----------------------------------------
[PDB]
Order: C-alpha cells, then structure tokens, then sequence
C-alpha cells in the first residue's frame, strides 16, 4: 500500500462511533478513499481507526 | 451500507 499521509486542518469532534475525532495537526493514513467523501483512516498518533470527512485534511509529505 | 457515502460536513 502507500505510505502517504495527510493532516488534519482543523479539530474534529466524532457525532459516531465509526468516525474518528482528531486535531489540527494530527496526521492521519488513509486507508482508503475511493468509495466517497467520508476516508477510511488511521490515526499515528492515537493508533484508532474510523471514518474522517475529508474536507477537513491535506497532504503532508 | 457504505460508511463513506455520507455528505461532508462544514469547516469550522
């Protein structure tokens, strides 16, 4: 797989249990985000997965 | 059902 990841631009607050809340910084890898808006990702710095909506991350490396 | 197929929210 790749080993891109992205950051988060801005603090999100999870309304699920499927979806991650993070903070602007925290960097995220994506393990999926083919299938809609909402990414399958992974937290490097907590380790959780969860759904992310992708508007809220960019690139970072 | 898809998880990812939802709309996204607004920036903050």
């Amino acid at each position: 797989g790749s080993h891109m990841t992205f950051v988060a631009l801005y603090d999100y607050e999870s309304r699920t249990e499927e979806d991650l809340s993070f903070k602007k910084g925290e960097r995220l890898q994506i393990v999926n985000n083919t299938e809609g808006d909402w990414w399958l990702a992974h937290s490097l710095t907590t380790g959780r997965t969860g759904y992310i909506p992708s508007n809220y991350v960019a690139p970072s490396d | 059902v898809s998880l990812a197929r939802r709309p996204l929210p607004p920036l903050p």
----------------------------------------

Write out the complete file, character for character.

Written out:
[PDB]
Order: C-alpha cells, then structure tokens, then sequence
C-alpha cells in the first residue's frame, strides 16, 4: 500500500462511533478513499481507526 | 451500507 499521509486542518469532534475525532495537526493514513467523501483512516498518533470527512485534511509529505 | 457515502460536513 502507500505510505502517504495527510493532516488534519482543523479539530474534529466524532457525532459516531465509526468516525474518528482528531486535531489540527494530527496526521492521519488513509486507508482508503475511493468509495466517497467520508476516508477510511488511521490515526499515528492515537493508533484508532474510523471514518474522517475529508474536507477537513491535506497532504503532508 | 457504505460508511463513506455520507455528505461532508462544514469547516469550522
């Protein structure tokens, strides 16, 4: 797989249990985000997965 | 059902 990841631009607050809340910084890898808006990702710095909506991350490396 | 197929929210 790749080993891109992205950051988060801005603090999100999870309304699920499927979806991650993070903070602007925290960097995220994506393990999926083919299938809609909402990414399958992974937290490097907590380790959780969860759904992310992708508007809220960019690139970072 | 898809998880990812939802709309996204607004920036903050």
């Amino acid at each position: 797989g790749s080993h891109m990841t992205f950051v988060a631009l801005y603090d999100y607050e999870s309304r699920t249990e499927e979806d991650l809340s993070f903070k602007k910084g925290e960097r995220l890898q994506i393990v999926n985000n083919t299938e809609g808006d909402w990414w399958l990702a992974h937290s490097l710095t907590t380790g959780r997965t969860g759904y992310i909506p992708s508007n809220y991350v960019a690139p970072s490396d | 059902v898809s998880l990812a197929r939802r709309p996204l929210p607004p920036l903050p």